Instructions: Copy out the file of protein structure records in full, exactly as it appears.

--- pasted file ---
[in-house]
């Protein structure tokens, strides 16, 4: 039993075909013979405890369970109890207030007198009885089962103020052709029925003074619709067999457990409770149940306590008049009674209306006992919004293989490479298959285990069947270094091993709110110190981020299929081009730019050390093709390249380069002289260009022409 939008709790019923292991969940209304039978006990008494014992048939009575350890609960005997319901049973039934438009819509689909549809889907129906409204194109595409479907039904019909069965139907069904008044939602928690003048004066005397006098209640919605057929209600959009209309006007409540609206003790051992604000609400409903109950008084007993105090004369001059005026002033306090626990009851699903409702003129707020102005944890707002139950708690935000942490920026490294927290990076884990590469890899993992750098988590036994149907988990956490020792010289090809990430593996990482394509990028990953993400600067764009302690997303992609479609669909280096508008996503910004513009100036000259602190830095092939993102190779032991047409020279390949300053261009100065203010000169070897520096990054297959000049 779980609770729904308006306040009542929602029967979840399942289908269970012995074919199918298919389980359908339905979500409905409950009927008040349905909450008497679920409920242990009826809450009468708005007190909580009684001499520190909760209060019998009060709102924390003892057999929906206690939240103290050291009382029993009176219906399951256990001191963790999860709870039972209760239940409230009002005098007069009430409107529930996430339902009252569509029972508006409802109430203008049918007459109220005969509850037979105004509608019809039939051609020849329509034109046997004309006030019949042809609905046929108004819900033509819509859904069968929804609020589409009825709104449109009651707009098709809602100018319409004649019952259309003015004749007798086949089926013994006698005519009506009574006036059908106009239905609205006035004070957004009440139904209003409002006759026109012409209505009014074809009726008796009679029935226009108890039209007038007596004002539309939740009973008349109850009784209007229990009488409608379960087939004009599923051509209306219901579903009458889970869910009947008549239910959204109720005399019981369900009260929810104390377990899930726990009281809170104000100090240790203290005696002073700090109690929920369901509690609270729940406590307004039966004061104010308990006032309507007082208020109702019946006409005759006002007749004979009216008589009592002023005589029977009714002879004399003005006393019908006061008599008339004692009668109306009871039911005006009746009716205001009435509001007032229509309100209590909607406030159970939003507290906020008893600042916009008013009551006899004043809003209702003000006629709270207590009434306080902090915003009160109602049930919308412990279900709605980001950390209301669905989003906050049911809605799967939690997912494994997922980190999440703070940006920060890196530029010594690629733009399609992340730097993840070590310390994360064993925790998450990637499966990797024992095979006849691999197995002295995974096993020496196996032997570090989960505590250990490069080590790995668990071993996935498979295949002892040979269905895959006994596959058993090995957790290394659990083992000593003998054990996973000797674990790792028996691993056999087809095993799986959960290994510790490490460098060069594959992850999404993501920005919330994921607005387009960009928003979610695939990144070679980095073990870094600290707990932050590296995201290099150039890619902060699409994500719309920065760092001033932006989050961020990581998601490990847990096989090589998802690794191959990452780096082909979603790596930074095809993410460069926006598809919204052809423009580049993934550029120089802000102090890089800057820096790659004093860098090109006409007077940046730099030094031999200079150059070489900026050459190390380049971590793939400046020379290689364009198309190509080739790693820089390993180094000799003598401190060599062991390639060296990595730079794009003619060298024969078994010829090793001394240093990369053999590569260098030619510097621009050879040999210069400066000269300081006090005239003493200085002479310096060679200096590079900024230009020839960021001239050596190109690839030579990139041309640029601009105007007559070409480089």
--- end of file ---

[in-house]
């Protein structure tokens, strides 16, 4: 039993075909013979405890369970109890207030007198009885089962103020052709029925003074619709067999457990409770149940306590008049009674209306006992919004293989490479298959285990069947270094091993709110110190981020299929081009730019050390093709390249380069002289260009022409 939008709790019923292991969940209304039978006990008494014992048939009575350890609960005997319901049973039934438009819509689909549809889907129906409204194109595409479907039904019909069965139907069904008044939602928690003048004066005397006098209640919605057929209600959009209309006007409540609206003790051992604000609400409903109950008084007993105090004369001059005026002033306090626990009851699903409702003129707020102005944890707002139950708690935000942490920026490294927290990076884990590469890899993992750098988590036994149907988990956490020792010289090809990430593996990482394509990028990953993400600067764009302690997303992609479609669909280096508008996503910004513009100036000259602190830095092939993102190779032991047409020279390949300053261009100065203010000169070897520096990054297959000049 779980609770729904308006306040009542929602029967979840399942289908269970012995074919199918298919389980359908339905979500409905409950009927008040349905909450008497679920409920242990009826809450009468708005007190909580009684001499520190909760209060019998009060709102924390003892057999929906206690939240103290050291009382029993009176219906399951256990001191963790999860709870039972209760239940409230009002005098007069009430409107529930996430339902009252569509029972508006409802109430203008049918007459109220005969509850037979105004509608019809039939051609020849329509034109046997004309006030019949042809609905046929108004819900033509819509859904069968929804609020589409009825709104449109009651707009098709809602100018319409004649019952259309003015004749007798086949089926013994006698005519009506009574006036059908106009239905609205006035004070957004009440139904209003409002006759026109012409209505009014074809009726008796009679029935226009108890039209007038007596004002539309939740009973008349109850009784209007229990009488409608379960087939004009599923051509209306219901579903009458889970869910009947008549239910959204109720005399019981369900009260929810104390377990899930726990009281809170104000100090240790203290005696002073700090109690929920369901509690609270729940406590307004039966004061104010308990006032309507007082208020109702019946006409005759006002007749004979009216008589009592002023005589029977009714002879004399003005006393019908006061008599008339004692009668109306009871039911005006009746009716205001009435509001007032229509309100209590909607406030159970939003507290906020008893600042916009008013009551006899004043809003209702003000006629709270207590009434306080902090915003009160109602049930919308412990279900709605980001950390209301669905989003906050049911809605799967939690997912494994997922980190999440703070940006920060890196530029010594690629733009399609992340730097993840070590310390994360064993925790998450990637499966990797024992095979006849691999197995002295995974096993020496196996032997570090989960505590250990490069080590790995668990071993996935498979295949002892040979269905895959006994596959058993090995957790290394659990083992000593003998054990996973000797674990790792028996691993056999087809095993799986959960290994510790490490460098060069594959992850999404993501920005919330994921607005387009960009928003979610695939990144070679980095073990870094600290707990932050590296995201290099150039890619902060699409994500719309920065760092001033932006989050961020990581998601490990847990096989090589998802690794191959990452780096082909979603790596930074095809993410460069926006598809919204052809423009580049993934550029120089802000102090890089800057820096790659004093860098090109006409007077940046730099030094031999200079150059070489900026050459190390380049971590793939400046020379290689364009198309190509080739790693820089390993180094000799003598401190060599062991390639060296990595730079794009003619060298024969078994010829090793001394240093990369053999590569260098030619510097621009050879040999210069400066000269300081006090005239003493200085002479310096060679200096590079900024230009020839960021001239050596190109690839030579990139041309640029601009105007007559070409480089």